Lateral wall is an important structure in the stabilization of intertrochanteric femur fracture, which can provide a lateral buttress for the proximal fragment. Therefore, the lateral wall fracture can result in proximal femur collapse, which causes postoperative morbidity, significant fixation failure rates, and even a bad prognosis. [5, 20]. According to the relative study, the fracture of the lateral trochanteric wall was the primary independent predictor of fixation failure complication requiring reoperation. . A multivariate regression analysis found that lateral wall fracture was correlated to fixation cutout. . Therefore, the reduction of lateral wall damages needs more attention in unstable intertrochanteric femoral fractures. The study was initiated to compare the outcomes of intertrochanteric fracture with and without lateral wall fractures.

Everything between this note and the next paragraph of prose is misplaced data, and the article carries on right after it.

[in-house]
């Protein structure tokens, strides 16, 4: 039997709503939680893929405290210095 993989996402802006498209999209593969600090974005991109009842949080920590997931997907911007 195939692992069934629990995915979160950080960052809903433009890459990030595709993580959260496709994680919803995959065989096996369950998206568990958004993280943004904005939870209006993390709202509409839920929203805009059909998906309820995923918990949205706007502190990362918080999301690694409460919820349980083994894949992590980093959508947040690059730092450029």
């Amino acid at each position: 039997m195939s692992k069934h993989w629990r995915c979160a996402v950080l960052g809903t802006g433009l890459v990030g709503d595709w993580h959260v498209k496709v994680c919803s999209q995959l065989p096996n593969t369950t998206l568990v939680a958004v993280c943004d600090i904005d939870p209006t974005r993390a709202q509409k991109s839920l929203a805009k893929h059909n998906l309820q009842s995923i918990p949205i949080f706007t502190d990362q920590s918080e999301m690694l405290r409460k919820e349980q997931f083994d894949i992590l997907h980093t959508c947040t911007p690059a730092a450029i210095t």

Internal fixation is complicated by an intertrochanteric fracture with lateral wall fractures. Forces are carried from the femoral head to the femoral shaft when the hip joint is loaded, most notably via the posteromedial cortex. Stable fractures are those in which the posteromedial cortex and calcar femoral remain intact. When the hip is loaded, unstable fractures tend to outward rotate and Varus angulate, resulting in limb shortening and abductor mechanism insufficiency . In the surgical treatment of stable intertrochanteric fractures, sliding and compression dynamic hip screws are considered the “gold standard” [22, 23]. In intertrochanteric fractures treated with sliding screw plates, Wolfgang et al. observed mechanical complication rates of 9% for stable fractures and 19% for unstable fractures . Cutout of the neck screw in the femoral head is the most common cause of fixation failure . Palm et al. thought that a sliding compression hip screw was not sufficient for treatment of fractures involving the lateral wall and more methods should be needed to manage this condition . However, Hu et al. thought that anatomic locking plate could be used for intertrochanteric fractures with lateral wall crack especially for severe comminuted fractures, difficult for intramedullary nailing to avoid reinjury of lateral wall . Using sliding hip screw in fractures with broken lateral wall could result in collapse, limb length shortening and poorer functional outcome [26, 27]. Gupta RK et al. showed that lateral wall reconstruction using a trochanteric stable plate in combination with a dynamic hip screw can be successful proximal femoral nail antirotation and locking compression plate have good effectiveness in the treatment of intertrochanteric fractures with the lateral unsubstantial femoral wall in the elderly patients . However, Haq RU et al. found that proximal femoral nail was a better implant than reverse distal femoral locking compression plate for intertrochanteric fractures with compromised lateral wall because of favorable intraoperative variables, better functional outcome and lower failure rates. Currently, because of fewer implant failures and high union rates, there is a trend toward more frequent use of intramedullary fixation of intertrochanteric fractures [2, 10, 29]. Clinical and biomechanical study show that anatomic reduction is the key to success in the management of fractures of the proximal femur [30, 31]. Rao et al. got a conclusion that the benefits of the anatomic reduction are that weight bearing can be commenced early, the machine can be used for stable and unstable intertrochanteric fractures with same technique, and fixation is inflexible and lets in for compression of the fracture site, while preserving alignment . Chang et al. indicates that anatomic reduction of four-part intertrochanteric fractures with the sliding hip screw provides significantly higher compression across the calcar region and significantly lower tensile strain on the plate than fractures reduced by medial displacement osteotomy . However, Deng et al. have got a conclusion in a controlled study that there was no significant difference in complications between intact and incomplete lateral wall fractures . In this study, there was no significant difference between the two groups in the complications including Postoperative fixation failure, Cutout, Implant breakage, Deep vein thrombosis, Wound infection, and rates of union. The presence of lateral femoral wall fracture did not seem to affect the rate of complications in our series. We believe that the importance of good fracture reduction and proper implant positioning may play a key role on achieving proper results, and the lateral wall fracture did not affect the rate of complications.